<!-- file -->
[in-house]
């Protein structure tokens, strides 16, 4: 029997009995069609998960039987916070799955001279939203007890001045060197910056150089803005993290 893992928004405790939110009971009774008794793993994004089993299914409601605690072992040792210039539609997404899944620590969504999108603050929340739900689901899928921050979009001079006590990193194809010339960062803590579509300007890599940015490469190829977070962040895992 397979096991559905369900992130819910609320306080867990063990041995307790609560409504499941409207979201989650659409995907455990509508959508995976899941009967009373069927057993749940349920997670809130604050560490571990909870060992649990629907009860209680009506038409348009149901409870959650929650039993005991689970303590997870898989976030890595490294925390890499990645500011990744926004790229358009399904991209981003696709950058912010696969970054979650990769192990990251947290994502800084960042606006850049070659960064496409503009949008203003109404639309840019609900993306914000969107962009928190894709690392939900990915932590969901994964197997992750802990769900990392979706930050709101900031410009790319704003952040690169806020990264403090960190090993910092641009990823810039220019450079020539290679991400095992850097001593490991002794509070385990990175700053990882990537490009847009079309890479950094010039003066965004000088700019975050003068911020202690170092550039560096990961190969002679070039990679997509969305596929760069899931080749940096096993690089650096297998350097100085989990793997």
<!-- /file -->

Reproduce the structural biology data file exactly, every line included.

[in-house]
């Protein structure tokens, strides 16, 4: 029997009995069609998960039987916070799955001279939203007890001045060197910056150089803005993290 893992928004405790939110009971009774008794793993994004089993299914409601605690072992040792210039539609997404899944620590969504999108603050929340739900689901899928921050979009001079006590990193194809010339960062803590579509300007890599940015490469190829977070962040895992 397979096991559905369900992130819910609320306080867990063990041995307790609560409504499941409207979201989650659409995907455990509508959508995976899941009967009373069927057993749940349920997670809130604050560490571990909870060992649990629907009860209680009506038409348009149901409870959650929650039993005991689970303590997870898989976030890595490294925390890499990645500011990744926004790229358009399904991209981003696709950058912010696969970054979650990769192990990251947290994502800084960042606006850049070659960064496409503009949008203003109404639309840019609900993306914000969107962009928190894709690392939900990915932590969901994964197997992750802990769900990392979706930050709101900031410009790319704003952040690169806020990264403090960190090993910092641009990823810039220019450079020539290679991400095992850097001593490991002794509070385990990175700053990882990537490009847009079309890479950094010039003066965004000088700019975050003068911020202690170092550039560096990961190969002679070039990679997509969305596929760069899931080749940096096993690089650096297998350097100085989990793997």